The government of the United States declared on Saturday its support to Lebanese demonstrators' right to peaceful protests.
In a statement carried by the US embassy in Beirut, it said: “The Lebanese people have suffered too much and deserve to have leaders who listen to them and change course to respond to popular demands for transparency and accountability.”
It also urged all those involved in the popular protests that have raged in central Beirut to refrain from violence.
Lebanese protesters stormed government ministries in Beirut and trashed the offices of the Association of Lebanese Banks on Saturday, TV footage showed, as shots were fired in growing protests over this week's devastating explosion, which killed over 150 people and wounded thousands.
The Red Cross said it had treated 117 people for injuries on the scene while another 55 were taken to hospital after Saturday’s protests. A fire broke out in central Martyrs' Square.
The protests were the biggest since October when thousands of people took to the streets in protest against the ruling elite's corruption, bad governance and mismanagement.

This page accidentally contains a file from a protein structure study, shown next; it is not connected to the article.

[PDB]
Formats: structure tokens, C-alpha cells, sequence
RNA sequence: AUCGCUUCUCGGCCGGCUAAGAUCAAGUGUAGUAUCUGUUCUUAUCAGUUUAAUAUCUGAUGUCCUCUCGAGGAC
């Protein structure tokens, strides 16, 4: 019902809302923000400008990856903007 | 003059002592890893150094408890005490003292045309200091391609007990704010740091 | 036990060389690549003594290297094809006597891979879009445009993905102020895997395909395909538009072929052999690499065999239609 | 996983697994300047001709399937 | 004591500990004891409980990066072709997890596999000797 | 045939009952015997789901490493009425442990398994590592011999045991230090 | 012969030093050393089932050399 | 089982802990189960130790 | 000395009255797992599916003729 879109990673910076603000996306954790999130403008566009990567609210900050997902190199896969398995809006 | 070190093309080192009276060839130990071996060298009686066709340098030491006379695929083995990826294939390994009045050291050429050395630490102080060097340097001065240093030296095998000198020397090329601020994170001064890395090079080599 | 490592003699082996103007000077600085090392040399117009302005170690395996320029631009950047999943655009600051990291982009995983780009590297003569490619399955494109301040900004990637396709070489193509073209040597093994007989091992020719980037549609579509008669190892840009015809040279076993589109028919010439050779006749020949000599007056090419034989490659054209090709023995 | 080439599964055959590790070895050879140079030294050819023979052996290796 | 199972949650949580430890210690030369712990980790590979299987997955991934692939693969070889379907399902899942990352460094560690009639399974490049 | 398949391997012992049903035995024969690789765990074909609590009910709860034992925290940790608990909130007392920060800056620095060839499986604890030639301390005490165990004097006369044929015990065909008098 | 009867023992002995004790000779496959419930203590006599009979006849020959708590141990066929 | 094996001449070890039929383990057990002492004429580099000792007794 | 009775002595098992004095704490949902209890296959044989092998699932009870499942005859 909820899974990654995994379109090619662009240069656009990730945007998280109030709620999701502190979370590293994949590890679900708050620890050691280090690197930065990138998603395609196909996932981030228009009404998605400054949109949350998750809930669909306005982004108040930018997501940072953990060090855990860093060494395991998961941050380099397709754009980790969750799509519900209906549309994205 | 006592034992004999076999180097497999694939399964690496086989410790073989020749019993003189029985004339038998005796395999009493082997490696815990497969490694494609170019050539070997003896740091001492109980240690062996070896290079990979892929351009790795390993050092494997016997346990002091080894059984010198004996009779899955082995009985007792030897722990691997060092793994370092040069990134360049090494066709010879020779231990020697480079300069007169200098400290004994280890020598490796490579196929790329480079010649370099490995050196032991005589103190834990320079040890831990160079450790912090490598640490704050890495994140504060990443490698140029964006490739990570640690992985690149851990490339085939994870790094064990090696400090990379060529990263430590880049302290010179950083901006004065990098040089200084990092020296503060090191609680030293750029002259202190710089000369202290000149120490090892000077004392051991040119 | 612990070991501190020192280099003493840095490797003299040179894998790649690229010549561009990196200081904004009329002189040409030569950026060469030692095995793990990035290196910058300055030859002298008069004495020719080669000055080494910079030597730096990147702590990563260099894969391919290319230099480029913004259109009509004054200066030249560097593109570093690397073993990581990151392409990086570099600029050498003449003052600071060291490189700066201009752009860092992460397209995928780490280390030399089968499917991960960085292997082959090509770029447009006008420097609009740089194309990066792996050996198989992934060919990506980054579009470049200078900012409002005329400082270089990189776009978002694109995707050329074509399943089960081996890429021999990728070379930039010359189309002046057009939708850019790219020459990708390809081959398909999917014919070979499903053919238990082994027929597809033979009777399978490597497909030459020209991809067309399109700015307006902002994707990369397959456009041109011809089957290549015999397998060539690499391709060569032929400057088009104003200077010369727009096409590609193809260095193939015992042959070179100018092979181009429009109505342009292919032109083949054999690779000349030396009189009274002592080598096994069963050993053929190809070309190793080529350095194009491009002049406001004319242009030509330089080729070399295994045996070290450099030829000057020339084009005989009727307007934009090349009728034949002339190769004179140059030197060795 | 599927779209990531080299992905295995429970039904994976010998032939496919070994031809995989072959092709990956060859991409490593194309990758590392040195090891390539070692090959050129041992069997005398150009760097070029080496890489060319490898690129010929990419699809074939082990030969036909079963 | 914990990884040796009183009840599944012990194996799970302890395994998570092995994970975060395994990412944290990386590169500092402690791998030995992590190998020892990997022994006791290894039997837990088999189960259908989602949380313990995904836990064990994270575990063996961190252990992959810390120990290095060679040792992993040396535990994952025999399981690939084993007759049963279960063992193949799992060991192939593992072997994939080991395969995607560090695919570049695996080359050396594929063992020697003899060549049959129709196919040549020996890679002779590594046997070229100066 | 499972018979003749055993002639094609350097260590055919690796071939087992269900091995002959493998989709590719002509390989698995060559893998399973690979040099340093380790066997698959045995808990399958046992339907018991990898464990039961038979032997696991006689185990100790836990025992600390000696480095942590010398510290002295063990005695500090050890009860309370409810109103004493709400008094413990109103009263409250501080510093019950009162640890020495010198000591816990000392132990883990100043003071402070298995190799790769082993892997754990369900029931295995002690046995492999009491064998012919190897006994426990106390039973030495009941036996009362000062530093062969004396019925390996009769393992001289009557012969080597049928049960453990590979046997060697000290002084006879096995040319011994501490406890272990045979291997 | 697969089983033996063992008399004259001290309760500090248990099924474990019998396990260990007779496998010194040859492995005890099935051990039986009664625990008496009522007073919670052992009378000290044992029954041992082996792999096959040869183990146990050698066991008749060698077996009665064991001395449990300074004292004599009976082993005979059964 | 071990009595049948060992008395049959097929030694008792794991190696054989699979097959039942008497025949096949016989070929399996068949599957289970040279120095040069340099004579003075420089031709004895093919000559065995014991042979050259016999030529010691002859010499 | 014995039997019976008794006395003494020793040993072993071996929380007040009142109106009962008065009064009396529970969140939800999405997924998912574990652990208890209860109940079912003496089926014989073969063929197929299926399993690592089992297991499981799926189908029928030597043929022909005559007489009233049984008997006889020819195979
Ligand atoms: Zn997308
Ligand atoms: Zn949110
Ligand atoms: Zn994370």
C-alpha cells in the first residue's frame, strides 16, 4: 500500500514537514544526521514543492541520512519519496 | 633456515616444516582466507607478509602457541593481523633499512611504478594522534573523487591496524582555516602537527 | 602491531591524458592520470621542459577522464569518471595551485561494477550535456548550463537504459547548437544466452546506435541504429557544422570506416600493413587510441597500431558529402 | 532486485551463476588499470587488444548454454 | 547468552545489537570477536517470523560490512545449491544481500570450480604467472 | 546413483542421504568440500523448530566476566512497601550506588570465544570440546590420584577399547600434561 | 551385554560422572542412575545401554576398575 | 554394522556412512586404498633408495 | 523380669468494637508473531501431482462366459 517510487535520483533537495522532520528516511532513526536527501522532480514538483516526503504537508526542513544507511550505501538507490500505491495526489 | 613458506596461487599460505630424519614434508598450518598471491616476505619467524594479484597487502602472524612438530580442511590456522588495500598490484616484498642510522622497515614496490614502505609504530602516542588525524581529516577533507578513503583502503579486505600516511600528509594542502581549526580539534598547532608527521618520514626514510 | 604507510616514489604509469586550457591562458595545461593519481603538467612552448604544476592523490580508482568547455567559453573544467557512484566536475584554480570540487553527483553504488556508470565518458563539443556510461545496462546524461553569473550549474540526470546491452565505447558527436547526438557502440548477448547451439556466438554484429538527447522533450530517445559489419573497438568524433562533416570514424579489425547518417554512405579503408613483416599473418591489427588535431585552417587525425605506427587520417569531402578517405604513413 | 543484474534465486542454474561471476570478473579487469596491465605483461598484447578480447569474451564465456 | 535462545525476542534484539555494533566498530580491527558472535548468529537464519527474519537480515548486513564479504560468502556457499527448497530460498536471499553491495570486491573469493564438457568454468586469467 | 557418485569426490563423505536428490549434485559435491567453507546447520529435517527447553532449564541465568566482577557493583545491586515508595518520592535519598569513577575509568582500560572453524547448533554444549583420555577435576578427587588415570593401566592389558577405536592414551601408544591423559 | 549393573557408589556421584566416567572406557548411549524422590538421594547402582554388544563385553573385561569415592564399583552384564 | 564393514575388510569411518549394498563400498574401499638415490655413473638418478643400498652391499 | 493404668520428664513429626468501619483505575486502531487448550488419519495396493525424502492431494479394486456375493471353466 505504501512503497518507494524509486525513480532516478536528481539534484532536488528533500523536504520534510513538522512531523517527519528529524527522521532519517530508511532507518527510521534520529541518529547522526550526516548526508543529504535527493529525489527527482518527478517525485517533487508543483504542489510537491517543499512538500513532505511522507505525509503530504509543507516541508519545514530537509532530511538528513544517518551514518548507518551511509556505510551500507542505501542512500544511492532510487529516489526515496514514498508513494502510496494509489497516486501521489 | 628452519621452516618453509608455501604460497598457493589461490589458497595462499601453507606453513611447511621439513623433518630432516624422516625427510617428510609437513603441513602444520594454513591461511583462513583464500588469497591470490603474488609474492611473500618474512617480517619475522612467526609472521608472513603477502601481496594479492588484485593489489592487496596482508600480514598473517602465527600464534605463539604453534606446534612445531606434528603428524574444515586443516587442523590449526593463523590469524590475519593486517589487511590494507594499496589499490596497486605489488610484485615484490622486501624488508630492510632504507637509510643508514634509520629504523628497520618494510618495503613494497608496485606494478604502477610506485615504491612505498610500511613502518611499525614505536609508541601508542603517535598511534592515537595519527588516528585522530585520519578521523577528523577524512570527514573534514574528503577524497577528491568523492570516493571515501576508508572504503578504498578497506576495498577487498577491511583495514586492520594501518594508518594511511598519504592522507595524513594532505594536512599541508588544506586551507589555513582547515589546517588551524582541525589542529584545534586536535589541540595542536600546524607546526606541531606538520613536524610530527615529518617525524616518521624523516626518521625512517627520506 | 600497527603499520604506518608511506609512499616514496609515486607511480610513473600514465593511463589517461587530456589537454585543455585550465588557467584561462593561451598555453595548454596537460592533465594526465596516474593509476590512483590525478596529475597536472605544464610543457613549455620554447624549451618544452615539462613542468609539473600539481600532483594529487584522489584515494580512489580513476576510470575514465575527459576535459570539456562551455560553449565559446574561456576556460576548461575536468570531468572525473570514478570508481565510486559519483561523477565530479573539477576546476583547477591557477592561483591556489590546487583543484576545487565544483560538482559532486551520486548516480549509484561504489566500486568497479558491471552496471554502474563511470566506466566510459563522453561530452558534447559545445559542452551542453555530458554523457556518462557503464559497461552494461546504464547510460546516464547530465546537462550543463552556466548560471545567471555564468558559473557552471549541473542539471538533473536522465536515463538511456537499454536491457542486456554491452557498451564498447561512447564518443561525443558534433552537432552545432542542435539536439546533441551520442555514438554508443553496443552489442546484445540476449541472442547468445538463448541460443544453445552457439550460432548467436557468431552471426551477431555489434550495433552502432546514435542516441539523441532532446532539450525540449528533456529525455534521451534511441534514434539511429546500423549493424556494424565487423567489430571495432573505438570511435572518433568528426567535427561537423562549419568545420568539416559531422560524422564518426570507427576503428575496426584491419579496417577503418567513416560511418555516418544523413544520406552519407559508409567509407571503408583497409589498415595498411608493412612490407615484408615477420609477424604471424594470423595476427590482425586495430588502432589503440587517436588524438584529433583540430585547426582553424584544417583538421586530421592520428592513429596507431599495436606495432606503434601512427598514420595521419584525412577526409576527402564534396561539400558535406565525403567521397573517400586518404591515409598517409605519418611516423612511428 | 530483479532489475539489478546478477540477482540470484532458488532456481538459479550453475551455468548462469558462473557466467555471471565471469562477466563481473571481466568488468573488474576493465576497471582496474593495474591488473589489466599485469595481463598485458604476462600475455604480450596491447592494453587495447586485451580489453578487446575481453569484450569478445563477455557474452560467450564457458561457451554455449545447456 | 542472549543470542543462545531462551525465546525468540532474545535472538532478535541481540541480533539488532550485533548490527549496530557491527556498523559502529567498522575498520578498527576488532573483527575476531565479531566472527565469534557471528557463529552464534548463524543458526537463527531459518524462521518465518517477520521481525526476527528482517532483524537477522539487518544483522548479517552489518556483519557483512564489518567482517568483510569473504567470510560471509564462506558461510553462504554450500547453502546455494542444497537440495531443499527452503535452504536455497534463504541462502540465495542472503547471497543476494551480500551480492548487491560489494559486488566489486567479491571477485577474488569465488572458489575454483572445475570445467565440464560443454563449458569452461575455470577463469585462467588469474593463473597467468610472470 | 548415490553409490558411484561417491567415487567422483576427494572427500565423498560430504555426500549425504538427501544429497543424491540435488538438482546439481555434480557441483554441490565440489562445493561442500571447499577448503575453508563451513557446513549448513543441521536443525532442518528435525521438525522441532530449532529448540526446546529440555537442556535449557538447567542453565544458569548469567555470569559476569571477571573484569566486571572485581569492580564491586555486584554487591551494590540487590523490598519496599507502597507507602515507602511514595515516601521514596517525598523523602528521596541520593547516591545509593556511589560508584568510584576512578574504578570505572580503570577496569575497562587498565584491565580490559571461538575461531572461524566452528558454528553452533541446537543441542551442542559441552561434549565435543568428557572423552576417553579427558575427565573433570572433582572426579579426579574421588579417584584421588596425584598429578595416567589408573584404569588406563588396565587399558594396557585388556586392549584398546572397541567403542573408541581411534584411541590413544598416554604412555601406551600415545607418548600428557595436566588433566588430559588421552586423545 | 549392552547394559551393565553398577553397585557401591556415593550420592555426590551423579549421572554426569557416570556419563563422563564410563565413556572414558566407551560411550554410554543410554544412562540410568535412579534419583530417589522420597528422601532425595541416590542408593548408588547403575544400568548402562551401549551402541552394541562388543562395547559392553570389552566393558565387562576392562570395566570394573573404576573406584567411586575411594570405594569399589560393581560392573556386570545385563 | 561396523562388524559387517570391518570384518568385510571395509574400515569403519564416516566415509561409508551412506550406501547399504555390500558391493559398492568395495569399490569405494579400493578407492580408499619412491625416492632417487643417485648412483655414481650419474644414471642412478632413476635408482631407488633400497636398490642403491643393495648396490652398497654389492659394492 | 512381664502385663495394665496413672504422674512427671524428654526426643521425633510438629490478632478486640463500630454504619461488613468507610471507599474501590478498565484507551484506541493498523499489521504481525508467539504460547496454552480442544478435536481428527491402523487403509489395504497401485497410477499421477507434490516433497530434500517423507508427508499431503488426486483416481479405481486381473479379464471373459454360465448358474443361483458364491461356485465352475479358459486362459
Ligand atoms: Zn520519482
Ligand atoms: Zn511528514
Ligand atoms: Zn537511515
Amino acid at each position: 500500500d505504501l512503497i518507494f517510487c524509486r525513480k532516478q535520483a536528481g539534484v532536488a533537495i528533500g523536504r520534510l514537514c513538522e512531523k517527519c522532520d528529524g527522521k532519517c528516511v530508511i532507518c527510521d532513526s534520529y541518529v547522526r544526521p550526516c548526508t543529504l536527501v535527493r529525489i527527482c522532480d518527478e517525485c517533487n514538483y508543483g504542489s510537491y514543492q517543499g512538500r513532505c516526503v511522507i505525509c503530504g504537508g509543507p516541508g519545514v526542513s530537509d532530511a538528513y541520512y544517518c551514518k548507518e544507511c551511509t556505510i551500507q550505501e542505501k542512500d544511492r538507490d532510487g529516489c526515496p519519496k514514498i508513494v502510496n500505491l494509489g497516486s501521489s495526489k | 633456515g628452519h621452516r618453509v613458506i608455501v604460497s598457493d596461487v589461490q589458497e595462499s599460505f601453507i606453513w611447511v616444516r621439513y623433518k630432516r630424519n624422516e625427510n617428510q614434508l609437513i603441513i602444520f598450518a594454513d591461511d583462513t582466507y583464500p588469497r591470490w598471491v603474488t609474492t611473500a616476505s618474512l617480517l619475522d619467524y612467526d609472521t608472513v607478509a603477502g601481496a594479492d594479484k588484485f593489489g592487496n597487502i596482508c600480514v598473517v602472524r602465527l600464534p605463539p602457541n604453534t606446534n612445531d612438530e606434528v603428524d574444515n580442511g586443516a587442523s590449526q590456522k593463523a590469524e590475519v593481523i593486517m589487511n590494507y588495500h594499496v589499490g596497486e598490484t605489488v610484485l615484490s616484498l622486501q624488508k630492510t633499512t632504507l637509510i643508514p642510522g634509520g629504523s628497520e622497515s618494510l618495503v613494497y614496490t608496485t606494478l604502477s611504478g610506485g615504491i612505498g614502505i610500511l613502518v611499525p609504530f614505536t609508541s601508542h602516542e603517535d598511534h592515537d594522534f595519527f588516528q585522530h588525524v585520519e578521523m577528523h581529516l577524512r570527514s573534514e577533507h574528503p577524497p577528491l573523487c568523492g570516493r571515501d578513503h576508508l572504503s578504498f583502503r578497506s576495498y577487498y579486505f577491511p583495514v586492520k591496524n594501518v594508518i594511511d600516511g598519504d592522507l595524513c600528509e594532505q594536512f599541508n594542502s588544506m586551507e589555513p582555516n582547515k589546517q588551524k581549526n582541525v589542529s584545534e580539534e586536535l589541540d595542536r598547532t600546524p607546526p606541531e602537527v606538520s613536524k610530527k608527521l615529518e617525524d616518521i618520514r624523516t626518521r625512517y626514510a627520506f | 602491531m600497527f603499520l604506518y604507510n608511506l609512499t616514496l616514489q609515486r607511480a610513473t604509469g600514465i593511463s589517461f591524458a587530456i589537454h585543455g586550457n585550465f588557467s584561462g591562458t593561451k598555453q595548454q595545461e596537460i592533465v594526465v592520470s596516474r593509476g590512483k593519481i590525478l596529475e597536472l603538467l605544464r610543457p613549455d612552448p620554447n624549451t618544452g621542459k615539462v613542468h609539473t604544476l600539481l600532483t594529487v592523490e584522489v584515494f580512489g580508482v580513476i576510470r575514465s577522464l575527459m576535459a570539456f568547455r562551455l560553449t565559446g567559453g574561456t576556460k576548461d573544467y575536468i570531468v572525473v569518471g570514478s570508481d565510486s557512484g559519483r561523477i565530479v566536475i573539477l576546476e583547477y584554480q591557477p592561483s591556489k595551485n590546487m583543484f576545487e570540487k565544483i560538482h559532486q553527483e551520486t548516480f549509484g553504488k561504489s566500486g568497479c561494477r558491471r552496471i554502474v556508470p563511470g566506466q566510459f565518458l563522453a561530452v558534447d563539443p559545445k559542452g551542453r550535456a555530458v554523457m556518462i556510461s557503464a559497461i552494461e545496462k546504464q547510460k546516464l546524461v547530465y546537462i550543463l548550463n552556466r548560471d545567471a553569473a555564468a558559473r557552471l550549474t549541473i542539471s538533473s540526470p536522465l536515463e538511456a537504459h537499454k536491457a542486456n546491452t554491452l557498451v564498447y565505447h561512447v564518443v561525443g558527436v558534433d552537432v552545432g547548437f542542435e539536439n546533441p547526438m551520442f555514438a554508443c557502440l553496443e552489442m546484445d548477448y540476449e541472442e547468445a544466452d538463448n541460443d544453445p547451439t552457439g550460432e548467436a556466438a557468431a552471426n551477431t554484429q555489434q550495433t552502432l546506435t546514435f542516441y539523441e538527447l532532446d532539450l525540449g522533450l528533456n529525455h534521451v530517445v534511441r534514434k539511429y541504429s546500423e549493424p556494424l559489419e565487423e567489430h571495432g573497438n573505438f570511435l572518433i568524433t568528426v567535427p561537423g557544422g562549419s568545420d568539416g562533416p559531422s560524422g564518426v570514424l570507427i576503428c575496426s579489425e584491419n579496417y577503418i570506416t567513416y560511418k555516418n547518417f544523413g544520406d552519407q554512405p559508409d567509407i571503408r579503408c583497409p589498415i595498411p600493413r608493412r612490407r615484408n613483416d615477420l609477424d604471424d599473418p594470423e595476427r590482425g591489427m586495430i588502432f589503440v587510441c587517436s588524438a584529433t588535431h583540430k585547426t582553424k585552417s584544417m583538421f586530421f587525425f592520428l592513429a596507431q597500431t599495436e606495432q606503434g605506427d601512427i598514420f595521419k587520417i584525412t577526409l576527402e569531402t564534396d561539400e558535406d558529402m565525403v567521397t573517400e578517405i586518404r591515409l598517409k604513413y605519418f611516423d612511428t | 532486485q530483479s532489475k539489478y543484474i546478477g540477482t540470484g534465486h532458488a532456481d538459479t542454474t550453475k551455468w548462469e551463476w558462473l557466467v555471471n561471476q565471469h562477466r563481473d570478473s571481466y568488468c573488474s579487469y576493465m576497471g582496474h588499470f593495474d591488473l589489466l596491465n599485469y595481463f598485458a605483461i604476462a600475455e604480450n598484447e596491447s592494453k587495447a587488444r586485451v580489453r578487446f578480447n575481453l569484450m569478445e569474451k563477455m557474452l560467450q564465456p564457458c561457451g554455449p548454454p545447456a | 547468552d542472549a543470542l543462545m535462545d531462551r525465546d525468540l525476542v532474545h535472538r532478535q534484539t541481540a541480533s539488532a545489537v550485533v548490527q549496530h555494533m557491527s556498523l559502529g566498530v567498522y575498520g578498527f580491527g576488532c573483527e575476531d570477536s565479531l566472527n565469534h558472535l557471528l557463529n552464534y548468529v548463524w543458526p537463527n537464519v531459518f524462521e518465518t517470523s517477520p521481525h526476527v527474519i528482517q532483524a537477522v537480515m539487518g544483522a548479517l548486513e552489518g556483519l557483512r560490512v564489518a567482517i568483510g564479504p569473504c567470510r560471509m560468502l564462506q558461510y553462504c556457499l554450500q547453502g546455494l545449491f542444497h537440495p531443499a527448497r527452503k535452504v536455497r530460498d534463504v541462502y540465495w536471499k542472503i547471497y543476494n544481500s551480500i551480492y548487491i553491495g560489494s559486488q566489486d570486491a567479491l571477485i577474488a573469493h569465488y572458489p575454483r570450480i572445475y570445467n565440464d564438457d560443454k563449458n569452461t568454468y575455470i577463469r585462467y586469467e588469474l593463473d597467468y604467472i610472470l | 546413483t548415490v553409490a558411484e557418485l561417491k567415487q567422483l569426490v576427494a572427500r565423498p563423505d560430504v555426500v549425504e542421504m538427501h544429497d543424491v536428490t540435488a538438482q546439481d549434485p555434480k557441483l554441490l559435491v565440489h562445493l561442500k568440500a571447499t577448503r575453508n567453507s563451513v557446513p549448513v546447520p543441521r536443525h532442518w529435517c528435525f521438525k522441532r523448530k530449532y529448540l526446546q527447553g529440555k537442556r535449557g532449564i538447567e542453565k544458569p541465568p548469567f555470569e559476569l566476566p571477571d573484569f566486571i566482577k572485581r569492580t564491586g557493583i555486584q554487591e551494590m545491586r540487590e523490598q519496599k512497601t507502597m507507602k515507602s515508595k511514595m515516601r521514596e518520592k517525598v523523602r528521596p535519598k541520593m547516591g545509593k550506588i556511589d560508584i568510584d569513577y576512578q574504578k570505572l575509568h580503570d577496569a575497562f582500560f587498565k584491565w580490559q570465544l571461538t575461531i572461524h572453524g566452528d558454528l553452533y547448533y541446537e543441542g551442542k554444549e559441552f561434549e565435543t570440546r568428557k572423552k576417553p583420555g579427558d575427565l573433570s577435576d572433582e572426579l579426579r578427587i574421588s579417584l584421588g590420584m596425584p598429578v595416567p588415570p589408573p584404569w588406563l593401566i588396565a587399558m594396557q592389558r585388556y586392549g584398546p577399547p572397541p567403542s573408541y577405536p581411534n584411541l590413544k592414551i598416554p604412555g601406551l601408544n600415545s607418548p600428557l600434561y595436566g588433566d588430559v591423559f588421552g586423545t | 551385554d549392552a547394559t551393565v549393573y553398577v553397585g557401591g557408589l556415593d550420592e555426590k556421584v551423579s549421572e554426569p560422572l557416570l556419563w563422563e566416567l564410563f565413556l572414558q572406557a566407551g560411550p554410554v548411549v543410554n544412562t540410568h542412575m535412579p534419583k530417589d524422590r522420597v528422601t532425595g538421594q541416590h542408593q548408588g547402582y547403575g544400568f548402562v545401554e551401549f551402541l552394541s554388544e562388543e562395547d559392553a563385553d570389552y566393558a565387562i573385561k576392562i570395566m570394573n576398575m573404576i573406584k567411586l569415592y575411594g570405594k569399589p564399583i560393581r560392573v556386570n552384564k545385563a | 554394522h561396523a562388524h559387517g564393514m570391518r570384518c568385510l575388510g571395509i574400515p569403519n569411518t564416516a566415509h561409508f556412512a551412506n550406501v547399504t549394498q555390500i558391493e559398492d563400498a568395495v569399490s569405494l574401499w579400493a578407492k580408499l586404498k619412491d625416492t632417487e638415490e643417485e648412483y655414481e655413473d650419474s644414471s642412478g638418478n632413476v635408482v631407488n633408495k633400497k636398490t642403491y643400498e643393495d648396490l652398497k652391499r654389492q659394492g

Tuesday’s blast was the biggest in Beirut's history. Twenty-one people were still reported as missing from the explosion, which destroyed a large swathe of the city.
The government has promised to hold those responsible to account. But few Lebanese are convinced. Some set up nooses on wooden frames as a symbolic warning to Lebanese leaders.
The prime minister and presidency have said 2,750 tons of highly explosive ammonium nitrate, which is used in making fertilizers and bombs, had been stored for six years without safety measures at the port warehouse.